Likud MK Reuven Rivlin was elected the tenth president of the State of Israel on Tuesday, after winning the support of 63 of the Knesset members.
A member of Knesset for nearly 20 years, Rivlin served as the minister of communications and the Knesset Speaker. He was also the deputy mayor of Jerusalem and one of the managers of soccer team Beitar Jerusalem.
Rivlin at the plenum today (Photo: Gil Yohanan)
Rivlin was born in September 1939 and grew up in Jerusalem's upscale Rehavia neighborhood, where he attended the Gymnasia high school.
He was an intelligence officer in the IDF, and served under Mordechai "Motta" Gur during the 1967 Six Days War in the division that freed the Western Wall.
After his release from the army, Rivlin studied law at the Hebrew University in Jerusalem.
Attorney Reuven Rivlin: 'I take checks' (Photo: Yedioth Ahronoth Archive)
In the mid-60s, he became a central figure in soccer team Beitar Jerusalem, along with his brother Eliezer. He held several positions in the team's management, including serving as the team's manager.
Rivlin during his time as Beitar Jerusalem manager (Photo: Yedioth Ahronoth Archive)
Rivlin was first elected to the Jerusalem city council in 1978, where served for 10 years. During that period, he also served as a member of the El Al board of directors, and as the chairman of the Israel Institute for Occupational Safety and Hygiene.
In 1984, Rivlin ran for Knesset with the Likud party, and was placed in the 51st spot on the party's list.
From 1986-1993, he served as the head of the Herut party in the Jerusalem city council.
Rivlin loses Jerusalem race (Photo: Yedioth Ahronoth Archive)
It wasn't until November of 1988 that Rivlin was first elected as an MK from the Likud party. In the Knesset, Rivlin served as the chairman of the Committee on Drug and Alcohol Abuse and a member of the Foreign Affairs and Defense Committee.
Due to his ties to former Likud MK David Levy, Rivlin lost the race for the head of the Likud party in the 1989 Jerusalem municipal elections, and was pushed out of the Likud Knesset list in 1992.
Rivlin 'not sorry' after being pushed out of Likud list (Photo: Yedioth Ahronoth Archive)
Rivlin against lost the race against Ehud Olmert to head the Likud party in the 1993 Jerusalem municipal elections. Olmert later went on to win the mayoral elections.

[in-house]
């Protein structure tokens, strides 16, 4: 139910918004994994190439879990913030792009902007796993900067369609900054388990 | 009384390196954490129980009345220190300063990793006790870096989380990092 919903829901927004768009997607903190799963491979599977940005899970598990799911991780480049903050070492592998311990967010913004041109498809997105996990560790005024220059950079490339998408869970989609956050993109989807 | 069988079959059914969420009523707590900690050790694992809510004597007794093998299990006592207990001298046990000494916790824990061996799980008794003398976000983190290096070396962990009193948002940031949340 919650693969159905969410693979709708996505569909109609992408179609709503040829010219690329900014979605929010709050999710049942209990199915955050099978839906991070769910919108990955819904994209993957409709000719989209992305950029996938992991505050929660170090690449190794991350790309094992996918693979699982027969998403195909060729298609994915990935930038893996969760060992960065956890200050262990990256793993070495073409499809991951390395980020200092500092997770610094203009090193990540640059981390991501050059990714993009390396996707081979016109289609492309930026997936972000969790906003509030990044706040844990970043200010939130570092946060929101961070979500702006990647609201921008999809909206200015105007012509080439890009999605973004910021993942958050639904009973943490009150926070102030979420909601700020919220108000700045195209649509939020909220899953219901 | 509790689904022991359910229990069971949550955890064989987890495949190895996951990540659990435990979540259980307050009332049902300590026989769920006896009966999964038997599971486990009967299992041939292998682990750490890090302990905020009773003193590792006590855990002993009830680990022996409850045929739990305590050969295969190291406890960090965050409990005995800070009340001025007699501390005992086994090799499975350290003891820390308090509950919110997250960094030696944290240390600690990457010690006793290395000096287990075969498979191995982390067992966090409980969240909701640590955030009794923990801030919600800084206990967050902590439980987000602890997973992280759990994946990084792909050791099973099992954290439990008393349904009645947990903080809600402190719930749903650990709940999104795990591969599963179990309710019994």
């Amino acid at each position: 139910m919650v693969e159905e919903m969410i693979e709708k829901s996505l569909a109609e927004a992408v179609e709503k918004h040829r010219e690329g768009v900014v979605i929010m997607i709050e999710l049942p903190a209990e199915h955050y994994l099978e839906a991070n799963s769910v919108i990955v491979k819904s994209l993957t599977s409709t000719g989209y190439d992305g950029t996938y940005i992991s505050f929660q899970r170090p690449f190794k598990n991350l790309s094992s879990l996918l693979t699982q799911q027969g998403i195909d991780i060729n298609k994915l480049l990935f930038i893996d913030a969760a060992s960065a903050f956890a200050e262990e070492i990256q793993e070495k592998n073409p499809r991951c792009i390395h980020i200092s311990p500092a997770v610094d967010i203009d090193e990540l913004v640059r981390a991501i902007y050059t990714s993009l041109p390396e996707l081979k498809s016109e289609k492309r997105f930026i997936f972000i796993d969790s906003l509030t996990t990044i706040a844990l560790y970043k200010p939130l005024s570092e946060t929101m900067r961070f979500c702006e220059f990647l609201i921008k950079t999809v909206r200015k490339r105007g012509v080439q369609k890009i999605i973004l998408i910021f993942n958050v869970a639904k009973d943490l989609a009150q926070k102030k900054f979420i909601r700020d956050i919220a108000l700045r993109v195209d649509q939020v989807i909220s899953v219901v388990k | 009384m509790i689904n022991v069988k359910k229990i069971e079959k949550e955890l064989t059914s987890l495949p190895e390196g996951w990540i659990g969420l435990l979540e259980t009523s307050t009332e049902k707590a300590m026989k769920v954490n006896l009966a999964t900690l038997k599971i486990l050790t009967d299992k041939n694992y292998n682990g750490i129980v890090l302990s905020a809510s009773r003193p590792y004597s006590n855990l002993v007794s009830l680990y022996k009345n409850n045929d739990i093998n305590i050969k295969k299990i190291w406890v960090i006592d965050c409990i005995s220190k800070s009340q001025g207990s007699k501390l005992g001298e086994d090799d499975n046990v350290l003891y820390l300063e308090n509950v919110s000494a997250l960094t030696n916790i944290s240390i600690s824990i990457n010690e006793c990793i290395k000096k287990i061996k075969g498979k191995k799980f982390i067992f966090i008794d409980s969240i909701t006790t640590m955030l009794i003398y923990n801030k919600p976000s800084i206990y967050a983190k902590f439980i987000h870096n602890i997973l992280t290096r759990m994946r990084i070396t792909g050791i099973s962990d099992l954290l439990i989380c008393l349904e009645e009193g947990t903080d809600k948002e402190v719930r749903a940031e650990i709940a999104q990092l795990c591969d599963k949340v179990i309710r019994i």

Losing the Jerusalem Likud race to Ehud Olmert (Photo: Yedioth Ahronoth Archive)
Despite his close ties to David Levy, when the latter left the Likud party to form the Gesher movement, Rivlin chose to stay faithful to the Likud. His loyalty paid off and he landed in the 33rd spot of the Likud Knesset list, but the party only won 32 seats.
Reuven Rivlin winning Knesset seat after remaining loyal to Likud, even though close ally David Levy left (Photo: Yedioth Ahronoth Archive)
Rivlin did get to rejoin the Knesset in 1996, when MK Eliyahu Ben-Elissar was appointed Israel's ambassador to Washington.
Rivlin being appointed Knesset member instead of MK Eliyahu Ben-Elissar (Photo: Yedioth Ahronoth Archive)
In 1999, despite public rows with fellow Likud MKs, Rivlin leapt to the 10th spot in the party's Knesset list. But he found himself in the opposition when Benjamin Netanyahu lost the election to Ehud Barak.
In 2001, after Ariel Sharon defeated Barak in the elections for the premiership, Rivlin was appointed the communications minister, a position he filled for almost two years. During his time in the Communications Ministry, Rivlin promoted broadband internet services and initiated a reform in the postal service. On the other hand, Rivlin was unsuccessful in his attempts to privatize communications company Bezeq and to fully open the domestic communications market to competition.
In February 2003, when Sharon was re-elected, Rivlin was appointed as the Knesset Speaker in the 16th Knesset. He was moved to tears when 104 MKs voted for him, and promised to be "everyone's Knesset Speaker."
Rivlin faces off against Dalia Itzik in the race for Knesset Speaker (Photo: Yedioth Ahronoth Archive)
"We were elected to serve, we weren't elected to win. This House is a glass house. We stand public trial every day," he said in his first speech as Speaker of the Knesset.
Rivlin wins vote for Knesset Speaker (Photo: Yedioth Ahronoth Archive)
After Ariel Sharon left the Likud party to form Kadima, Rivlin, who remained loyal to the Likud, tried to bring down Sharon's government, but failed.
Rivlin ran for the president of the state of Israel for the first time in 2007. He won the support of 37 MKs and dropped out of the race before the second round of voting, in which Shimon Peres was elected Israel's ninth president.
In 2009, when Netanyahu regained the premiership, Rivlin returned to the Knesset Speaker's seat.
During his second term as Knesset Speaker, Rivlin made several decisions that harmed the coalition. Among these, Rivlin decided not to allow deputy ministers to vote at Knesset committees, and objected to the "Mofaz Law."
Voting for himself (Photo: Gil Yohanan)
He also had a fall out with Netanyahu early in his second term, but the two soon overcame their differences. A year later, Rivlin and Netanyahu's relationship, that saw many ups and downs, hit another low point. Slamming the prime minister, Rivlin said that "at least my wife doesn't appoint people." This fall out cost Rivlin his job as Knesset Speaker.
In the current Knesset, Rivlin serves as a member of the Foreign Affairs and Defense Committee as well as a member of the Finance Committee.
Netanyahu only reluctantly granted his backing to Rivlin, after his attempts to convince David Levy and Nobel laureate Elie Wiesel to run failed.